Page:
Conflicts of interest (sometimes referred to as ‘competing interests’) occur when outside issues affect, or are perceived to affect, the neutrality or objectivity of research. This can happen...
Conflicts of interest (sometimes referred to as ‘competing interests’) occur when outside issues affect, or are perceived to affect, the neutrality or objectivity of research. This can happen at any stage in the research cycle, including during the experimentation phase, while a manuscript is being written, or during the process of turning a manuscript into a published article.
Conflicts of interest do not always stop work from being published or prevent someone from being involved in the review process. However, they must be declared. A clear declaration of all possible conflicts – whether they actually had an influence or not – allows others to make informed decisions about the work and its review process.
If conflicts of interest are found after publication, this may be embarrassing for the authors, the Editor and the journal. It may be necessary to publish a corrigendum or reassess the review process.
- Personal – a pre-existing relationship induces an individual to act inappropriately.
- Financial – an individual receives payment relating to the subject of the research, or from connected organizations.
- Intellectual property – an individual puts undue emphasis on patents or trademarks that they own, or are owned by their organization.
- Affiliations – an individual is employed by, or is a member of, an organization with an interest in the research outcome.
- Ideology – an individual is influenced by beliefs or associations relating to the subject of the research.
You should carefully consider how these and other similar topics may affect you, and how they could affect others involved in the handling of the manuscript.
Conflicts for authors are most often associated with the risk of bias in a manuscript. As an author, if you have any interest or association that could be seen to have influenced your decision-making process, you should ensure that it is declared at the time of submission. You may be asked to make certain changes to your manuscript as a result of your declaration. These requests are not an accusation of impropriety. The Editor or reviewer is helping you to protect your work against potential criticisms. If you are in any doubt about declaring a potential conflict, remember that if it is revealed later – especially after publication – it could cause more problems than simply declaring it at the time of submission. Undeclared conflicts of interest could lead to a corrigendum or, in the most serious cases, a retraction. Whether or not you believe a conflict of interest exists, you will be asked to include a statement in your manuscript. If you believe no conflicts exist, you will be asked to confirm this in writing.
As a journal’s Editorial Board member, you need to be very aware of the risk of conflicts when handling a manuscript.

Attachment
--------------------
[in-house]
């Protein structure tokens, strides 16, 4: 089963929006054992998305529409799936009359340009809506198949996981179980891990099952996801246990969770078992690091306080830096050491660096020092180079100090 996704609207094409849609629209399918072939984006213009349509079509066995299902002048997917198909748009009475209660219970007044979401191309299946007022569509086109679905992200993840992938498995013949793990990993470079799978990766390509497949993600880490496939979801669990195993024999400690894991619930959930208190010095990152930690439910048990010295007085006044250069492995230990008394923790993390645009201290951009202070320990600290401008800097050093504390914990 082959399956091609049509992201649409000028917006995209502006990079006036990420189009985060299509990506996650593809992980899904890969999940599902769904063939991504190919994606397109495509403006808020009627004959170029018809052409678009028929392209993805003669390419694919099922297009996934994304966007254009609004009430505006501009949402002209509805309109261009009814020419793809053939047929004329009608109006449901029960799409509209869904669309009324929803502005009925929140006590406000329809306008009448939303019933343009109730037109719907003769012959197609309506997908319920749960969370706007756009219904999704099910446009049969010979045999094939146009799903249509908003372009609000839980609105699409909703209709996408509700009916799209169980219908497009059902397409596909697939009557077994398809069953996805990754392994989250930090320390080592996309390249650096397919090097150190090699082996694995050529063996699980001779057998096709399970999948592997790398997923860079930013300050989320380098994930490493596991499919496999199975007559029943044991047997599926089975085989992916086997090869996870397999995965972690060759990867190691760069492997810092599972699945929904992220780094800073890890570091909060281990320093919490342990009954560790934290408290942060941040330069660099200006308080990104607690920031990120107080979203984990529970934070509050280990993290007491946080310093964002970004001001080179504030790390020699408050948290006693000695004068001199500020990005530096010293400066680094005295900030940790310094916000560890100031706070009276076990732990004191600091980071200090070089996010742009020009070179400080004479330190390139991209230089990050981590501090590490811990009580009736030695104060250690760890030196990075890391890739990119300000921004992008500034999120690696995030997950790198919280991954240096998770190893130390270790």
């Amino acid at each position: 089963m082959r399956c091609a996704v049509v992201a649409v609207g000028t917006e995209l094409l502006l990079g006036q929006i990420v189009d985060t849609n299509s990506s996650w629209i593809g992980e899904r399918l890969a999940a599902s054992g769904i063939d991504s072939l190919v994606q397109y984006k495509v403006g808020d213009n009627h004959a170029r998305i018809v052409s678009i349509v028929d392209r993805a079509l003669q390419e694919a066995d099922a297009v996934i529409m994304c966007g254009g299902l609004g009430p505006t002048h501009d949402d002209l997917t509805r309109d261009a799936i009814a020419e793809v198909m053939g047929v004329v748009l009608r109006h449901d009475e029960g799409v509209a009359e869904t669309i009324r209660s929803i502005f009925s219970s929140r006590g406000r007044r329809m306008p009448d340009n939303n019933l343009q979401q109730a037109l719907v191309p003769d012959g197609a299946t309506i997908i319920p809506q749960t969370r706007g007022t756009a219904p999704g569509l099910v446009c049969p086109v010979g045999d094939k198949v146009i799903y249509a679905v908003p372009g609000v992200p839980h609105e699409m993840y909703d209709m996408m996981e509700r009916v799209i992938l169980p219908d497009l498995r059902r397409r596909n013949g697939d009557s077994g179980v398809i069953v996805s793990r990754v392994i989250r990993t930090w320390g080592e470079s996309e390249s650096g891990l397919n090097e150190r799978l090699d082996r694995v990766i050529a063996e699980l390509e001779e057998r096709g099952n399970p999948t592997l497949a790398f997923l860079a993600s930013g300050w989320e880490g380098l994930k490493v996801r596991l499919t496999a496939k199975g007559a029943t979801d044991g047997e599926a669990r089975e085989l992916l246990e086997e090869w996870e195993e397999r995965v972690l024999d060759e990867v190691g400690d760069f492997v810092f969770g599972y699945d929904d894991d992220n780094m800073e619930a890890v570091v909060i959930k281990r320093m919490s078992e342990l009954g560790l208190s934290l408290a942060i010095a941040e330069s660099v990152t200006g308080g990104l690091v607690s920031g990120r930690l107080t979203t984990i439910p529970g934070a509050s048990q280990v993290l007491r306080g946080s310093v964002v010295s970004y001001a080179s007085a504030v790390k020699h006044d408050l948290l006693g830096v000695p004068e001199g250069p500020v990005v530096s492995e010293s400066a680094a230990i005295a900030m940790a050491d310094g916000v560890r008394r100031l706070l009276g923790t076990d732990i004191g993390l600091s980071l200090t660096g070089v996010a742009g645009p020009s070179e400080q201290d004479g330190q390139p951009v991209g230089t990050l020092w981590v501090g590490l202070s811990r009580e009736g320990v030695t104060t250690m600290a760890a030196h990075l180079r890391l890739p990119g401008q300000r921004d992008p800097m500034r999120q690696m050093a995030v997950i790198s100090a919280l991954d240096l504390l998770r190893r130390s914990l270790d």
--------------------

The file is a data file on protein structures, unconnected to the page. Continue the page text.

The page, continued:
Firstly, you should assess your own potential conflicts. If you have recently coauthored with the manuscript's author, you could be perceived to be influenced by your relationship. Similarly, if you have recently shared an affiliation or employment history with the author, it could also be seen to be inappropriate for you to handle their work. IJCTT aims to avoid assigning papers to Editors who might have conflicts, but we also expect our Editors to declare any conflicts. You should refuse to handle the manuscript if you believe a conflict exists.
As a subject expert, the journal relies on your knowledge of the discipline to assess any conflicts a submitting author declares. You are also uniquely placed to be able to identify any undeclared conflicts that an author might have. It would be best to consider these factors when recommending the manuscript.
It would be best to consider potential conflicts when assigning the manuscript to reviewers. IJCTT performs conflict of interest checks on all reviewers before they receive the manuscript for review, but you should also rely on your knowledge of the sector to inform assignments you make. Typically, you should not select a referee who:
- works or has recently worked at the same institution as the author or authors; or.
- has recently coauthored a paper with the author or authors; or
- has a recent or current collaboration with the author.
- # Affiliations – an individual is employed by, or is a member of, an organization with an interest in the outcome of the research.
- # Ideology – an individual is influenced by beliefs or associations relating to the subject of the research.
Discretion may be applied when publications are authored by a consortium.
If you have concerns about a potential reviewer, consider appointing someone else. If you believe a reviewer’s recommendation on a manuscript was made to further their own interests, you may tell the authors they do not need to address that point.
We know that certain specialist areas may have a higher likelihood of association and overlap between researchers. In some instances, you may be the best-placed individual to act as Editor despite a connection with the author or authors. In this case, you should inform your IJCTT editorial contact. They can then refer the case for review by our Research Integrity team.
By agreeing to peer review a manuscript, you are providing an essential neutral assessment. As such, you should ensure that you have no conflicts of interest that could be seen to prevent you from acting impartially.
You should ensure that you have no recent association with the author and that you have not previously coauthored with them. You should also not have a recent shared employment history.
IJCTT operates a ‘double blind’ approach to peer review. Your name will not be made available to the authors. This allows you to provide honest, pertinent feedback.